Danny McGough: I never really felt like a full-fledged member of the band, more like a guy that sat in with them and was friends with them. I still had 7 Deadly 5 going and was doing sessions and live gigs around town at least three nights a week. Carlo called me up to say they didn’t need two keyboard players anymore, and I was fine with that. It felt like the right thing—until two weeks later when they opened for Bob fuckin’ Dylan at the Pantages! 7 Deadly 5 still opened some of the Raji’s shows for a bit after that.

Peter Holsapple: I agreed to become a Drifter, but I said that I didn’t want to play guitar, and I didn’t want to sing. I just wanted to play keyboards and get really good at that. I felt like I’d been such a disaster as leader of the dB’s after Chris Stamey left. So I liked the idea of joining a group like the Continental Drifters, which already had great vocal and instrumental prowess, and which would allow me to hone my keyboard skills and not have to worry about the other stuff. My job description changed as time passed, but at the time, I was happy to keep a low profile.

Ray Ganucheau: Peter added a lot to the band when he joined fulltime. He had such a big musical knowledge base, and he was such a versatile player and singer. He also knew a ton of people and was always introducing us to new singer-songwriters and people who’d come and play with us. And his studio experience was a big help when it came time to do the album.

Vicki Peterson: I remember running into Mark at Uncle, the rehearsal studio that he and his brother ran, while I was briefly playing with The Cowsills. I hadn’t seen him in years, because I’d spent most of the ’80s touring with The Bangles. Mark said I had to come to Raji’s and see this band, the Continental Drifters. A week or two later, I went with Susan. We were performing as The Psycho Sisters at that point, and we just fell in love with this band. We sat in the back of the club and said, “OK, how are we gonna get these guys to be our band?” Soon afterward, we started getting up to sing backups with them and became part of the Drifters auxiliary club.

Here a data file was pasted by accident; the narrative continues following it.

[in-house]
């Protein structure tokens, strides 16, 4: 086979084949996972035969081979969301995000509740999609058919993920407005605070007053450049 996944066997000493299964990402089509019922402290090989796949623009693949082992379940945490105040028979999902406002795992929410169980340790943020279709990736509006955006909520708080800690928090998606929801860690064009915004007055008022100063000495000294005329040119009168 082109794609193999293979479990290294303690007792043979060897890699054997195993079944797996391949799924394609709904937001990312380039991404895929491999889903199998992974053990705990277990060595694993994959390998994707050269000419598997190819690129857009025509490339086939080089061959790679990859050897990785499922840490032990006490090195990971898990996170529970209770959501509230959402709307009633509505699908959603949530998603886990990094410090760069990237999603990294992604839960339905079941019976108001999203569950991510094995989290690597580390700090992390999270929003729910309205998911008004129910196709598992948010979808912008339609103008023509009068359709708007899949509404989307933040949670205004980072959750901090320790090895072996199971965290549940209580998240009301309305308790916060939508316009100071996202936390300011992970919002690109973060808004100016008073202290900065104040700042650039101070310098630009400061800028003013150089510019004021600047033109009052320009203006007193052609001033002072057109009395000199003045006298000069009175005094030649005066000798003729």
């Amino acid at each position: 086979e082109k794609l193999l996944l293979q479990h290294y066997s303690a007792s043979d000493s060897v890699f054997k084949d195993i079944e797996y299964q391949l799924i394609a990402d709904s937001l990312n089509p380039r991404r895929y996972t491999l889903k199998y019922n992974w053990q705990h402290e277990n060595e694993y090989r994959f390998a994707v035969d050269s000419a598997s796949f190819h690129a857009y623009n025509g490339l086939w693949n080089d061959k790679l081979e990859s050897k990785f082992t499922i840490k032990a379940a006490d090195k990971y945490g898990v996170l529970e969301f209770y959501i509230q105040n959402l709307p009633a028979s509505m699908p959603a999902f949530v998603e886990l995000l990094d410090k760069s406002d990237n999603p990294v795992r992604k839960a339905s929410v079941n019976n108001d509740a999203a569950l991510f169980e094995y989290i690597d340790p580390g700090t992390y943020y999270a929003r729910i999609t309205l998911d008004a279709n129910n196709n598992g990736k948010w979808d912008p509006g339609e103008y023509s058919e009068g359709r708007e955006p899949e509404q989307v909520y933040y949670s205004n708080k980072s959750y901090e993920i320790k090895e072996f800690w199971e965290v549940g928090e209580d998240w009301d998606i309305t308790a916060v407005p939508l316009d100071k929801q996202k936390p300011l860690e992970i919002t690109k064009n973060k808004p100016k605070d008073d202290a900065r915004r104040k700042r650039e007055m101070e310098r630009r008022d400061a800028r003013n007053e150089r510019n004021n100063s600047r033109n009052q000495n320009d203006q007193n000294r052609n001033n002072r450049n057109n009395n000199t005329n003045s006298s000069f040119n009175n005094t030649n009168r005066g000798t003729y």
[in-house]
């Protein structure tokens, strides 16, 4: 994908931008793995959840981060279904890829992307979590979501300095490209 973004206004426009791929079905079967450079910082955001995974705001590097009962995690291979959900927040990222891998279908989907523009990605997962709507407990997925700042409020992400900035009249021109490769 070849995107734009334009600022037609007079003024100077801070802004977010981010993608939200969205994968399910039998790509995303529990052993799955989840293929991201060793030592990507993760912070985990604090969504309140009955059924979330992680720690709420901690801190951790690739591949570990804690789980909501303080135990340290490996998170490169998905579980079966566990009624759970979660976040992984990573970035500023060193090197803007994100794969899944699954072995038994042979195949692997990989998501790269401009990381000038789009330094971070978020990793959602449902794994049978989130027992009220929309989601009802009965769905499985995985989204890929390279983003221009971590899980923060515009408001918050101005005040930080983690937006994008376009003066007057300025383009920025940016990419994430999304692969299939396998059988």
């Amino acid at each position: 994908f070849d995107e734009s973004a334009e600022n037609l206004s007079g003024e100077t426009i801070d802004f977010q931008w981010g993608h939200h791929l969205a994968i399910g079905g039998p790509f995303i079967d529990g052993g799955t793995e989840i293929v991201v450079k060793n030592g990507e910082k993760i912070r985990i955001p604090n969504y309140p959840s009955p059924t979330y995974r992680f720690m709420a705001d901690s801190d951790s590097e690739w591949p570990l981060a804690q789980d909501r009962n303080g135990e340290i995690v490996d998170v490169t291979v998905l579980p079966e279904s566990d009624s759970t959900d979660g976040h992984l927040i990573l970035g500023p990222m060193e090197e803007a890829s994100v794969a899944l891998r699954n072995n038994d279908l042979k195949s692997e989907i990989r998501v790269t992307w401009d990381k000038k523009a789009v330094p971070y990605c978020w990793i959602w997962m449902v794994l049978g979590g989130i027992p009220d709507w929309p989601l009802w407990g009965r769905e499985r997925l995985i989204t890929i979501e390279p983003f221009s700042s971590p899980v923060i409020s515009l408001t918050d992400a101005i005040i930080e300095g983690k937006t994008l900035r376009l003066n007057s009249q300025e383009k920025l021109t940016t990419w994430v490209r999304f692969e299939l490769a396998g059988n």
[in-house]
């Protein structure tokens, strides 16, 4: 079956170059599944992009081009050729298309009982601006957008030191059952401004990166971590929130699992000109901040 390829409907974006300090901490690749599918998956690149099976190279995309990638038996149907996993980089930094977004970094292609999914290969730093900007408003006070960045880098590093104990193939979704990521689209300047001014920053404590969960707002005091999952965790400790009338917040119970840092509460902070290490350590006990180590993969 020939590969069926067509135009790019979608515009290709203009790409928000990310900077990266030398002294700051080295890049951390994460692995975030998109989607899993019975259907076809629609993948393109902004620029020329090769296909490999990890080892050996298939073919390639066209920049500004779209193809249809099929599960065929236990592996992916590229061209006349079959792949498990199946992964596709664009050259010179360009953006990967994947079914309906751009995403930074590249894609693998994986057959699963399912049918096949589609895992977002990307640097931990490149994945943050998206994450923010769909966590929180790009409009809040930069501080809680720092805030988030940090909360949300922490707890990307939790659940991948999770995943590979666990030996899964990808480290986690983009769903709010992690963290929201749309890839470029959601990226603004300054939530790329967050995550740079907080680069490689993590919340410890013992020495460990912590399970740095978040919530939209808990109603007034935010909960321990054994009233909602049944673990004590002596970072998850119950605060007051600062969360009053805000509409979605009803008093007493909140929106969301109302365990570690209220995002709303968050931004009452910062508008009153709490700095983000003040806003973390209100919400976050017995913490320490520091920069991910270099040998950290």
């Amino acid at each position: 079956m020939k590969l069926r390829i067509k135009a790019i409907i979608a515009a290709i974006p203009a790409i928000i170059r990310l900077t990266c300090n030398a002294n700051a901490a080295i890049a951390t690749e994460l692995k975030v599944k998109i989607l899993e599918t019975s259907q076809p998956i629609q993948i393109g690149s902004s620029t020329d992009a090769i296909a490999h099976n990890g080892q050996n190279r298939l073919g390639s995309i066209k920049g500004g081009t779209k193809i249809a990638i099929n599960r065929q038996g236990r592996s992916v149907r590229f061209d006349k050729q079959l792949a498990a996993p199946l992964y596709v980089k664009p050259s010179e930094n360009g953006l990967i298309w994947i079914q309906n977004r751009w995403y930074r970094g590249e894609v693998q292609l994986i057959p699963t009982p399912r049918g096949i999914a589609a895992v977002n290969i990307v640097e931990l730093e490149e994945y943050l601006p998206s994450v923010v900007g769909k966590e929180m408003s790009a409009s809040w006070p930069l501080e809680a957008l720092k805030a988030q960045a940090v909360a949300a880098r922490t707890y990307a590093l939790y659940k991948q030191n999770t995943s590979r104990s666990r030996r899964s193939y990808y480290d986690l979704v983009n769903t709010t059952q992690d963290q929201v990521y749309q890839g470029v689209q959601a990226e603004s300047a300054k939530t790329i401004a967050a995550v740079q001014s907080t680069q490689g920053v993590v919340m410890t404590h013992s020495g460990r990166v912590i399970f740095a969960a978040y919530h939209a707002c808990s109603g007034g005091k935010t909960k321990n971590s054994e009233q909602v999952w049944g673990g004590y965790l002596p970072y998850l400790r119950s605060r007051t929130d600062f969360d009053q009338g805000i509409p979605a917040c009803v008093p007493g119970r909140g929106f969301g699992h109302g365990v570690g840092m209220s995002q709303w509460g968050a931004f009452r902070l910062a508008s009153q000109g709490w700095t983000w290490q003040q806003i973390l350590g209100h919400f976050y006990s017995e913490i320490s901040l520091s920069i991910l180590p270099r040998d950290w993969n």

Susan Cowsill: I think I became aware of the Drifters when my brother Barry brought Peter to a Cowsills show. Then Vic and I went to Raji’s, and we both became gigantically smitten. I think the first Drifters thing we learned was the backgrounds to Gary’s song “Dallas,” and after that, every other member said “I’ve got this song, what have you got for this?”

Robert Maché: I love Vicki and Susan’s story about having a special place on stage, off to the side, where the bass would vibrate that part of the stage so hard, and they would sit there with big grins, like two girls sitting on the washing machine during the spin cycle.

Vicki Peterson: I had never seen anything like them. The songwriting was so good and the performances were so incredible. It seemed like every original they sang was a classic old country song, or an unknown song by The Band. I had never seen a band where the cover songs were so well integrated with the originals, and their songwriting was so high-quality that the covers didn’t overshadow the originals. Their covers played a huge part in who they were and how they presented themselves.